After six years without a record, Autolux returned this year with their dystopic lyrics and engaging alt rock on full display. While that record, Pussy’s Dead, was fairly hit-or-miss, the live set that resulted from it was an absolute revelation, far more compact, aggressive, and tight than you might expect from a band that had spent that long without new music. But then again, the trio have honed their sharp blend of post-punk and electronic elements for about 15 years, even if most of those went by quietly. Pussy’s Dead highlights “Soft Scene” and “Junk for Code” made strong showings, but the unexpected appearance of Transit Transit’s “The Science of Imaginary Solutions” earned an excited, knowing wave of appreciation. It might take six years for a new record, but performances like this almost make it worth the wait. –Lior Phillips

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Lubomyr Melnyk

Most Poetric Performance Without Lyrics

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Photo by Nina Corcoran

Unless you’re enlisted in a college-level course on the subject, it’s highly unlikely you or any of your close compadres can rattle off modern-day composers. Sure, there’s Terry Riley and Steve Reich, but there’s a world filled with musicians as equally talented as them who never saw fame tap them on their shoulders with its magic wand. Thankfully, Primavera Sound knows how to give attention where it’s due. That’s why they booked 67-year-old pianist and composer Lubomyr Melnyk. The Ukrainian musician is most easily compared to Philip Glass, both of whom employ continuous music and repetition to build emotive walls. Melnyk, however, layers his notes more densely, creating overtones and resonances that pool deeper than Glass’ work.

After several intense numbers, including a single-piano version of “Butterfly”, he encouraged listeners to let their minds wander. “When I play this in fancy hotels or similar locations, all the adults don’t pay attention. They don’t notice things like that,” he said. “Be happy you’re poor because you see things around you, beautiful things, that rich people can’t see.” He didn’t mean for his ramblings between songs to be so deep, or endearing for that matter, but Melnyk couldn’t help it. By the time he prepped his final song, he encouraged the audience to grab copies of his own sheet music, which he would leave at the front of the stage following his set. “It’s not that hard to play this, really,” he said, getting a few scoffs of disbelief in return. “Of course, it takes 20 or 30 years to play these songs very fast, but the actual music isn’t hard. You can do it. You should do it!” It was poetry in motion where infinite notes replaced overused words. If only more festivals took time to highlight similar acts. –Nina Corcoran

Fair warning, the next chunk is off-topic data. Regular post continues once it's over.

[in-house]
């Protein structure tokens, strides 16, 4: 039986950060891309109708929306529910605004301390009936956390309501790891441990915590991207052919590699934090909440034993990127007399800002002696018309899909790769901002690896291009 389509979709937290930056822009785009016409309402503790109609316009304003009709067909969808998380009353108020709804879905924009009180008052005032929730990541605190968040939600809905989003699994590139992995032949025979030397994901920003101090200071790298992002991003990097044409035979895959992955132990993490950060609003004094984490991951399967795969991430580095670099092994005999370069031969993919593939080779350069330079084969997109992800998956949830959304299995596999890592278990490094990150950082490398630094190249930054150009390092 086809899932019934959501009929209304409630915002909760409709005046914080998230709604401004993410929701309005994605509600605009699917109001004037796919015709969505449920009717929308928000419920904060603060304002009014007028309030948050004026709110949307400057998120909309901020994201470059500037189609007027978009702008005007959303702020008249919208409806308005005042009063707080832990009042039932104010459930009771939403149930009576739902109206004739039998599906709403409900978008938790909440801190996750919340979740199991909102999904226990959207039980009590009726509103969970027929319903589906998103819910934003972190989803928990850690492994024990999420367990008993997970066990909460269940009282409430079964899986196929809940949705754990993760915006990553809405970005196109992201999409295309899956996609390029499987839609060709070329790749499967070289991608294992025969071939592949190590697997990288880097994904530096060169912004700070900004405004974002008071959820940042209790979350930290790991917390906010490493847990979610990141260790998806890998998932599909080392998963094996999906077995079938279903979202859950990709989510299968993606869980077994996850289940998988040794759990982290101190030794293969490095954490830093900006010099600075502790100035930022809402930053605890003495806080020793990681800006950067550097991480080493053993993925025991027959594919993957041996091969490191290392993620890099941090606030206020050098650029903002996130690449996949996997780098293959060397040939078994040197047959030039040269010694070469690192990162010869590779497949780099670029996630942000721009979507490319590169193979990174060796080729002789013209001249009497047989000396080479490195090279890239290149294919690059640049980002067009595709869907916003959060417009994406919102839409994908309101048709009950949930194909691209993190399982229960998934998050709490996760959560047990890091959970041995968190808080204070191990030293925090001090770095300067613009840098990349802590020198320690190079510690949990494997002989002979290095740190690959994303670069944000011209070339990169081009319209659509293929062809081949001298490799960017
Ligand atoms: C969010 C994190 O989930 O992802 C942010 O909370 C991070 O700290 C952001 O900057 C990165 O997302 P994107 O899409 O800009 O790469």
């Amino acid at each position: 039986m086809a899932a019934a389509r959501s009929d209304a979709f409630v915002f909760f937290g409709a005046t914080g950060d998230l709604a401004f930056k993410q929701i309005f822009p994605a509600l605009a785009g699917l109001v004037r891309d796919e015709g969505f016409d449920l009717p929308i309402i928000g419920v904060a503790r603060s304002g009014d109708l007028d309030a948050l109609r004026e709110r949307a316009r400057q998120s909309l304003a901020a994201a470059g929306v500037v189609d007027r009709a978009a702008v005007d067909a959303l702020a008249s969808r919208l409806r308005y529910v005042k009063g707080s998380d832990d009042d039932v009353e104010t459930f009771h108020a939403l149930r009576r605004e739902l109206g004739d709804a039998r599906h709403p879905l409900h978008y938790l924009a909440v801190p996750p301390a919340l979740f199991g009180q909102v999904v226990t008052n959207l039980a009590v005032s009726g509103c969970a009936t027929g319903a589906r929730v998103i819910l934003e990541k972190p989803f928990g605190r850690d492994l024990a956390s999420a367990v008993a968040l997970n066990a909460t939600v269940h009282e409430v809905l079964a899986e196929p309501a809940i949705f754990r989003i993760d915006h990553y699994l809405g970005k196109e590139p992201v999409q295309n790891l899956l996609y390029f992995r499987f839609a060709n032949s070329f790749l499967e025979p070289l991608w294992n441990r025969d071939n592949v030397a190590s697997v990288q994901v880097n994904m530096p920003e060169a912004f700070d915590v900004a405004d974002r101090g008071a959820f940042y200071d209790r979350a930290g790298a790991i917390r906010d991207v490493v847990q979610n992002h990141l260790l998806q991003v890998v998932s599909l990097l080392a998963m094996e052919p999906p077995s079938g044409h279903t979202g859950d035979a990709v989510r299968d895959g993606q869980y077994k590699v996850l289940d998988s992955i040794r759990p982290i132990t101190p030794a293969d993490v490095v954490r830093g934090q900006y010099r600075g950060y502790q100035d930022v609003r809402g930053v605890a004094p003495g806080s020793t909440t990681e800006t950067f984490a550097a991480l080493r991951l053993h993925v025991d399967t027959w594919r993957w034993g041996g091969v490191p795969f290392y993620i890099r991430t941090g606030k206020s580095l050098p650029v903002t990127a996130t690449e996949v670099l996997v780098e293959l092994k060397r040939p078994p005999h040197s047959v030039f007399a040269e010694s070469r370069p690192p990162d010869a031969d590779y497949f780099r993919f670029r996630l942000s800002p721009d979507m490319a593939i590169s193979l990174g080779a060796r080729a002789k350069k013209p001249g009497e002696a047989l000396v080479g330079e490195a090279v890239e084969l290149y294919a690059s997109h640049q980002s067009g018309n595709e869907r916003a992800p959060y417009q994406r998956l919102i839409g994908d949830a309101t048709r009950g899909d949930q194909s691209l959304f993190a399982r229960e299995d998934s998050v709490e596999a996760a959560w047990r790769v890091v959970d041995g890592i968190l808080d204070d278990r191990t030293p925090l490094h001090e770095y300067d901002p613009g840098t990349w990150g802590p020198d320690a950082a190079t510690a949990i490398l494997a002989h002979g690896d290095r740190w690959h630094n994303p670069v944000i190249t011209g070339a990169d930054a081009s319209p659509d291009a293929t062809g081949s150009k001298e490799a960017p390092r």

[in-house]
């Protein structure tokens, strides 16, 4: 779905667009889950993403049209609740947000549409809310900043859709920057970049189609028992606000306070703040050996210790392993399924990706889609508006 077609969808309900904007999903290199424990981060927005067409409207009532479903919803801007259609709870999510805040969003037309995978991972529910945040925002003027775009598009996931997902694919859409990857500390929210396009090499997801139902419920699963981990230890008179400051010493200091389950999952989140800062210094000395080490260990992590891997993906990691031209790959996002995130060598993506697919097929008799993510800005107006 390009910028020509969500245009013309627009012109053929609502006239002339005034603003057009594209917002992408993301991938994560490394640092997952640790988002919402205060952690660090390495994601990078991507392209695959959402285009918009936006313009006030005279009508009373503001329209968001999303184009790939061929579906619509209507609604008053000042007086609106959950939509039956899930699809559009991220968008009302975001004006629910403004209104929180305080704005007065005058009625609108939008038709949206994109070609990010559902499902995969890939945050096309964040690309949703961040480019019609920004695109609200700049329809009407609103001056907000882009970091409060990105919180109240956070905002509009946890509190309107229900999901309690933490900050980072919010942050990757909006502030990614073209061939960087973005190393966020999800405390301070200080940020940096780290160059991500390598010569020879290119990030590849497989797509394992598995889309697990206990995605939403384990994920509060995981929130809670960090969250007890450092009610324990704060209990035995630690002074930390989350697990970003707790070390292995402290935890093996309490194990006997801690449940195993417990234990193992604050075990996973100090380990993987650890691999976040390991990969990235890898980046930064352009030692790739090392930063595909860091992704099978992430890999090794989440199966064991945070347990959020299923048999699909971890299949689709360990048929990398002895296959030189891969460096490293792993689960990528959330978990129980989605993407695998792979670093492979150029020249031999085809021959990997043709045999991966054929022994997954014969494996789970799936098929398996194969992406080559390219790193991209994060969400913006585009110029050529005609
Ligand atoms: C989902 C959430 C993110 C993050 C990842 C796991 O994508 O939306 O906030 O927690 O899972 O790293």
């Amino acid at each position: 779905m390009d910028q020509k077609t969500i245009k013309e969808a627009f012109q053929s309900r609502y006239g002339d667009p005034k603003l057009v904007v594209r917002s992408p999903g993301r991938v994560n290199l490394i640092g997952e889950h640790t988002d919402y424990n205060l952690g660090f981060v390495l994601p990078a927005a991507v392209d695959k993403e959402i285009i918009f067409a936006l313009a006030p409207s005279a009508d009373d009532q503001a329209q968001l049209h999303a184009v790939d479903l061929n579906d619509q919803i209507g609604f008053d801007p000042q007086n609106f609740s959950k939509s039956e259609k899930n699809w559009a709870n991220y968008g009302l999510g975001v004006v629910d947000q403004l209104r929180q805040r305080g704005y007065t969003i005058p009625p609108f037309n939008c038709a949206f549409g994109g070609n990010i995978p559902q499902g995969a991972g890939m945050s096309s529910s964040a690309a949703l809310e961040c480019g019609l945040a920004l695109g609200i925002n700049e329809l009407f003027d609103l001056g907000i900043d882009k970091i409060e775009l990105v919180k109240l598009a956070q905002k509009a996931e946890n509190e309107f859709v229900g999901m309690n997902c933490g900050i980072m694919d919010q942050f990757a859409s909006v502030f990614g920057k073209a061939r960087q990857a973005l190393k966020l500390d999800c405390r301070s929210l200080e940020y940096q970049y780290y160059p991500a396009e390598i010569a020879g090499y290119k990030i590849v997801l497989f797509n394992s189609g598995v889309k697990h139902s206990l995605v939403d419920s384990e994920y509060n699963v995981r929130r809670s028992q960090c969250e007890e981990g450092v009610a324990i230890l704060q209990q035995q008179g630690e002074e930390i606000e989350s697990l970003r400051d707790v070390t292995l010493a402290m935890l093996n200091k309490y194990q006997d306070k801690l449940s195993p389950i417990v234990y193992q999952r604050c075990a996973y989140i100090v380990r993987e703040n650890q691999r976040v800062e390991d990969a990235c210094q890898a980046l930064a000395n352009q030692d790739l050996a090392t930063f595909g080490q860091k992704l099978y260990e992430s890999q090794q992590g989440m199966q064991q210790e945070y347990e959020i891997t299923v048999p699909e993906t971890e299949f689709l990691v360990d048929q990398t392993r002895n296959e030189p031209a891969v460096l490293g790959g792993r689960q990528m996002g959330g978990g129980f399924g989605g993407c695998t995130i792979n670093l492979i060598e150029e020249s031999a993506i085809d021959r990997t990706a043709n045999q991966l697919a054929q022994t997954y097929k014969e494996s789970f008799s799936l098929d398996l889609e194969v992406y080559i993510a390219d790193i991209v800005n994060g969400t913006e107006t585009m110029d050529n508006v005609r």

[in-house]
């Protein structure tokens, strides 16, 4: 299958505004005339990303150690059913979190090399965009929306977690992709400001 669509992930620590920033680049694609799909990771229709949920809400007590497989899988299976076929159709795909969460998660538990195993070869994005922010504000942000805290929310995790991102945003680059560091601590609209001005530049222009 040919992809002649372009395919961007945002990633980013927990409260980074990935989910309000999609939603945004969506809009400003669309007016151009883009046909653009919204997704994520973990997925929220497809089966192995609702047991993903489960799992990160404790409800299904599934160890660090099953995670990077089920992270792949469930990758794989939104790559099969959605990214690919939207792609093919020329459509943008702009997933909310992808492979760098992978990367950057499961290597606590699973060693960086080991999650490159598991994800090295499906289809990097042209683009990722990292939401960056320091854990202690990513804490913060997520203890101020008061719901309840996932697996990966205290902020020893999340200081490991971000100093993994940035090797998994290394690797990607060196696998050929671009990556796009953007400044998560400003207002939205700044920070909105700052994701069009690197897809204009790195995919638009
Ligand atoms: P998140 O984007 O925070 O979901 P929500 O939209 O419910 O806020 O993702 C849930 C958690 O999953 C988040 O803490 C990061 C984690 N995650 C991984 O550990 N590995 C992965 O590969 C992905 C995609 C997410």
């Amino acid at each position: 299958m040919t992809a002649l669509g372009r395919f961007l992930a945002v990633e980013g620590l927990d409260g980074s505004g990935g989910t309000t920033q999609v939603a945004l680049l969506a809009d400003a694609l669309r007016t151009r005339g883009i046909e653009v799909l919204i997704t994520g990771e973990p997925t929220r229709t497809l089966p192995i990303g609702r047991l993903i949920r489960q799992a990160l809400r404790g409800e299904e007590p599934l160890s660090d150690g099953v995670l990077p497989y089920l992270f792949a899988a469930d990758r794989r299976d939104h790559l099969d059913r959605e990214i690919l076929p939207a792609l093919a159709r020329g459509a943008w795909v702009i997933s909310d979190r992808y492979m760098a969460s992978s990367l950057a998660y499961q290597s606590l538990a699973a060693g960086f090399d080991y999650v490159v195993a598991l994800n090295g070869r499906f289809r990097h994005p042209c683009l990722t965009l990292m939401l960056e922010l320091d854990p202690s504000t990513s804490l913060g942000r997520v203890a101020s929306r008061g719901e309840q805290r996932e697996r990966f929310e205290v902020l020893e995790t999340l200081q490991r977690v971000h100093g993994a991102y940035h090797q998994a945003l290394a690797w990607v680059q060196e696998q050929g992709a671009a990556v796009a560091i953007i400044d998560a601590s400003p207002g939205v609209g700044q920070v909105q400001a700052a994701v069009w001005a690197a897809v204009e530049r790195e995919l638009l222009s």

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Suuns

Best Glimpse Into Controlled Insanity

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Photo by Nina Corcoran

With each of their three albums, Canadian act Suuns walk farther into the darkness that experimentalism feeds off. This year’s Hold/Still is full of looping, devilish tracks that build slowly towards a catastrophic breaking point. In the confines of Sala Apolo, the four-piece stretched that new material into something far more threatening, pushing themselves and listeners to embrace otherwise satanic-sounding weirdness with a heartbeat as alluring as their early psych rock cuts. Over 1000 people shot into the air like salmon bursting out of the water, their energy eventually turning into a tiny mosh pit during “Translate” and “UN-NO”. Just like their moniker — often mispronounced as “suns” instead of “soons” — and their music, Suuns distort reality until onlookers see the allure of creepiness. What better way for a criminally underrated band to show the world they mean business? –Nina Corcoran

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The Avalanches

Most Controversial Dance Party

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Photo by Nina Corcoran

Perhaps more than any other set at Primavera Sound 2016, The Avalanches seemed to court opposing opinions. But then again, you can never underestimate the power of nostalgia in bringing out that kind of strong feeling. Some reports showed absolute confusion (“They’re just DJ’ing, what is this?”) while others showed pure joy (“They’re DJ’ing, this is amazing!”). Regardless of the difference in opinion, they absolutely packed the late-night Ray-Ban stage to the brim, one of the biggest crowds I’ve seen there. They cut up bits of David Bowie, “I Heard It Through the Grapevine”, and other favorites. The Avalanches themselves were represented as well, as they incorporated long-standing jam “Frontier Psychiatrist” and new cuts “Frankie Sinatra” and “Subways” into their funkified blend. Fans expecting a full performance of their tracks might have been disappointed, but those that opened their minds and got their feet moving surely had one of the best dance parties of their lives. –Lior Phillips

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BEAK>